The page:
Ayden Jacob, MD, MSc

Is Reimbursement for AI Technology Stalling Clinical Adoption?

The nature of the U.S. healthcare system dictates that technological advancements in medicine must offer both clinical benefits and financial incentives if they seek to gain widespread adoption within the healthcare ecosystem. A recent paper in JACR shared that reimbursement for AI in radiology may only become a reality when these technologies demonstrate undeniable value. Here, I make two brief arguments: 

  1. The value of AI in radiology has been proven. 
  2. Direct reimbursement for any AI tool assisting in the reading room need not be an impediment for readily adopting these technologies. 

Defining Value

Economists working at the juncture of healthcare have long debated how to define value within medicine. 

If an intervention provides better outcomes than the standard of care, but costs the patient significantly more than our current standard, is this intervention deemed “more” valuable? It’s debatable. 

If a novel technology is useful for some patients, but excludes a large portion of the population, would we value its utilization? Maybe. 

These are complex issues that often draw upon a myriad of fields to generate a thoughtful, transparent and trustworthy conclusion. When defining value within radiology, it may be the case that governments are not ready to reimburse hospitals and doctors for an AI-based tool, but the absence of this financial component does not call into question the value of the technology. 

I would argue that the fact that health systems are rapidly adopting these technologies without a clear path for reimbursement demonstrates that the value of AI in medicine is well beyond the confines of a CPT code. Aidoc is an always on service which provides an all-encompassing ROI, from better health outcomes to improved efficiencies. 

“When defining value within radiology, it may be the case that governments are not ready to reimburse hospitals and doctors for an AI-based tool, but the absence of this financial component does not call into question the value of the technology.”

Current Financial Landscape

The JACR article highlights several technical components of reimbursement. I would like to focus on one particular aspect the authors put forth. The Medicare Physician Fee Schedule runs on a budget-neutral basis. Inherently, this restricts direct reimbursements for one innovation as it curtails payment to another.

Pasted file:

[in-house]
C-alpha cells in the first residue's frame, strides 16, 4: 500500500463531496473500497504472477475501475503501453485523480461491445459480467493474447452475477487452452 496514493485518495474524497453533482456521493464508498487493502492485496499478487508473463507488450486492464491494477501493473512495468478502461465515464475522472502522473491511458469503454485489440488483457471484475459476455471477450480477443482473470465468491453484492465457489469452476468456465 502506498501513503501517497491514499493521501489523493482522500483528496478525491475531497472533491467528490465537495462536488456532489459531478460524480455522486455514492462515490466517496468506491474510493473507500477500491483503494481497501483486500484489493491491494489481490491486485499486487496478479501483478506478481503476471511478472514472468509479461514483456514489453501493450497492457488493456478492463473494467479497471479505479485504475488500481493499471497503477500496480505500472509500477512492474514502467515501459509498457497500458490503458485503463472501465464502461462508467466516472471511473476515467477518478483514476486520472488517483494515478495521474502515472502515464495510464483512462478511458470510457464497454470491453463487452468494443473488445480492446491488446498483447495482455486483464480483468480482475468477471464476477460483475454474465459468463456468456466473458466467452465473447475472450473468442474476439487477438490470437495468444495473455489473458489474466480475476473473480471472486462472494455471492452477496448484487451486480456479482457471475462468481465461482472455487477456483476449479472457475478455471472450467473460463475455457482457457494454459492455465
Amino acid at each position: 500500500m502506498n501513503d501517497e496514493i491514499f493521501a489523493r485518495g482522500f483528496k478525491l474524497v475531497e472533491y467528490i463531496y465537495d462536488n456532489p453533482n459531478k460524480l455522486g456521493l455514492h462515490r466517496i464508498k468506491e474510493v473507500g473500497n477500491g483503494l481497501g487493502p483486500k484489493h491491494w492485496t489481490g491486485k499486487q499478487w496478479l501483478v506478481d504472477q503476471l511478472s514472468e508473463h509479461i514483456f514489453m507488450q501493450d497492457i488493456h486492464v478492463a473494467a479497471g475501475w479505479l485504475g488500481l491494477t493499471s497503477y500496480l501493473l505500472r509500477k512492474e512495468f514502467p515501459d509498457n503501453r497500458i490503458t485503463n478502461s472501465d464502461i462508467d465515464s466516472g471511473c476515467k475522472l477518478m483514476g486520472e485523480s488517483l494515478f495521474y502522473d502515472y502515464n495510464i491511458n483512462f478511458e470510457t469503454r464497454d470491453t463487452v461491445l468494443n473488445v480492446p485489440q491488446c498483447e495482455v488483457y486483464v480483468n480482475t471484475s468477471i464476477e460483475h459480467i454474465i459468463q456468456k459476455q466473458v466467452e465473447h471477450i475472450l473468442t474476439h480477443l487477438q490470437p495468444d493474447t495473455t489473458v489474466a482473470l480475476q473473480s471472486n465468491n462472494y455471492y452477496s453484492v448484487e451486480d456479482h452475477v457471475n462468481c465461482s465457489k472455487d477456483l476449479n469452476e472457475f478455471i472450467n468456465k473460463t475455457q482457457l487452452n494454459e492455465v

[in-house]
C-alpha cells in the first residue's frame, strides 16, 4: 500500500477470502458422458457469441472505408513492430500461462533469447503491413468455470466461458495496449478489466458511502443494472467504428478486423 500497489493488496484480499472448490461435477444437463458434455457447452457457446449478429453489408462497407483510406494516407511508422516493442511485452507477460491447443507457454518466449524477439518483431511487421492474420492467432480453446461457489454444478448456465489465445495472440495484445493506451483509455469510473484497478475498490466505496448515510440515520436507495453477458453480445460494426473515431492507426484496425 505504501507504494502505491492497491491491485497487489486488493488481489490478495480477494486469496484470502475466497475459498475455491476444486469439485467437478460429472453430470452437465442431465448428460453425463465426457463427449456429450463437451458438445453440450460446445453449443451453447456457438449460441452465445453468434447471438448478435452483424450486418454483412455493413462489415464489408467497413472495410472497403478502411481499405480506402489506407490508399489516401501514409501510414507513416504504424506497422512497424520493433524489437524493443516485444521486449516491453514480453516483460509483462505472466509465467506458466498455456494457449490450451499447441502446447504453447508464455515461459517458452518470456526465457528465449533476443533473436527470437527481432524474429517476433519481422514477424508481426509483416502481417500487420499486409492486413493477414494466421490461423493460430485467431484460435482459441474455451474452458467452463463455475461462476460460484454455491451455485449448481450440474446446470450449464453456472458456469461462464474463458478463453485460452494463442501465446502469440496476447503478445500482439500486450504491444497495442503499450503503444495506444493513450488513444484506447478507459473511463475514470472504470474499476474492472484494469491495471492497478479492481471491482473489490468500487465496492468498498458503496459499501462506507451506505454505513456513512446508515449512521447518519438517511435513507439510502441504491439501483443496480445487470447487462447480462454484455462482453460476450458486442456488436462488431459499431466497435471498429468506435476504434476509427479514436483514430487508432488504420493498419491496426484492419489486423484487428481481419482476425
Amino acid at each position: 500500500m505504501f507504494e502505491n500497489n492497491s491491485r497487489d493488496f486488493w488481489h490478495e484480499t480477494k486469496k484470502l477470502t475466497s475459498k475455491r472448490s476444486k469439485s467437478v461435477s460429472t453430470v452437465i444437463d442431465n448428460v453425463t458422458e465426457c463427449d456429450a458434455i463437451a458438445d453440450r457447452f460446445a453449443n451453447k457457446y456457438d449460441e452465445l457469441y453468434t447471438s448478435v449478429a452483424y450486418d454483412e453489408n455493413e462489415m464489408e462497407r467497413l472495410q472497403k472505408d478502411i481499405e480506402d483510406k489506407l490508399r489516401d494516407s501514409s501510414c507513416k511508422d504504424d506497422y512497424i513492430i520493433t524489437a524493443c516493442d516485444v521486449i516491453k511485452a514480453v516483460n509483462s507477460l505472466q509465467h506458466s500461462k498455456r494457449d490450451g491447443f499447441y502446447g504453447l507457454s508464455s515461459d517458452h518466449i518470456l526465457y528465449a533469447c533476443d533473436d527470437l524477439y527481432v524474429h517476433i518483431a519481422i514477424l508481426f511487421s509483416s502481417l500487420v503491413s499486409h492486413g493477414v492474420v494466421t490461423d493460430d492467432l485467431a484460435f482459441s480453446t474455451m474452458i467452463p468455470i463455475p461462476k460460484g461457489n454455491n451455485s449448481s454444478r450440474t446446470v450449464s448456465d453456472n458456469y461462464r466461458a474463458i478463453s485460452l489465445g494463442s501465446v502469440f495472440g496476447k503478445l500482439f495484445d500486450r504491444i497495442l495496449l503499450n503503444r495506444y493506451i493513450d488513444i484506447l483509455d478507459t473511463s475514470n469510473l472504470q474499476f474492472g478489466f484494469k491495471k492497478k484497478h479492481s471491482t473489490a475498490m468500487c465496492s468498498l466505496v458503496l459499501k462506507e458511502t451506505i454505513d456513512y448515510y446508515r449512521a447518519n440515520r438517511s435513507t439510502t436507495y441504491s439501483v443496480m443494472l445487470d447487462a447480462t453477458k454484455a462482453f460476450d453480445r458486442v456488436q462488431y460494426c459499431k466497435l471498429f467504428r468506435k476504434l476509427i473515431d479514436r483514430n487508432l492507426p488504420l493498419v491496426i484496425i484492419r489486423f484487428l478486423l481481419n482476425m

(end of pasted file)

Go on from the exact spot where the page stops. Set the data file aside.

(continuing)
A payment towards an AI solution would need to be offset by diminishing the reimbursement for another healthcare service. It is due to this that I believe the financial value of an AI solution like Aidoc must be demonstrated well beyond a direct reimbursement for the technology itself.

Clinical Value

Regardless of the current landscape of governmental and insurance reimbursement, there is undoubtedly a strong financial ROI for AI products in medicine. Waiting for AI-specific reimbursement rates to develop within the reading room will only delay the highest quality of care currently available.

Granted, the entire field is advocating for reimbursements, as it is an integral part of advancing our field forward. Nevertheless, the time to adopt an AI solution in the reading room was yesterday.

Realistic Reimbursement

We can all agree that doctors should be rewarded financially for the work they do. Within healthcare, physicians are grateful that the RUC committee holistically educates our partners in government about appropriate measures of revenue for a given healthcare intervention. A technology that amplifies a physician’s capability to treat patients is worthy of appropriate reimbursement. 

However, It would be inconceivable and fiscally irresponsible to assume that an artificial intelligence software which runs off of computer vision on hundreds of thousands of scans  should be reimbursed on a fee-for-service methodology. A value-based imaging approach may be best suited for reimbursement. 

We are living in an era where radiological imaging has unfortunately become akin to another lab value. In this setting, there is explosive and unrestrained growth in imaging volume. The majority of both hospital-based and outpatient imaging is negative. Insurance companies and government agencies are not likely to reimburse for algorithms on each scan. 

Therefore, as the value of AI in radiology is clearly rooted in improving clinical outcomes and workforce efficiencies, there should be no hesitancy to adopting AI while reimbursement strategies are slowly parsed together to catch up to a movement in healthcare that is changing the future of patient care. 

Learn more about the financial realities surrounding AI adoption and its potential for ROI by exploring our ebook “Demystifying the ROI of Clinical AI: Leveraging real-world data to determine your facility’s ROI potential.” Click here to download your free copy.

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Ayden Jacob, MD, MSc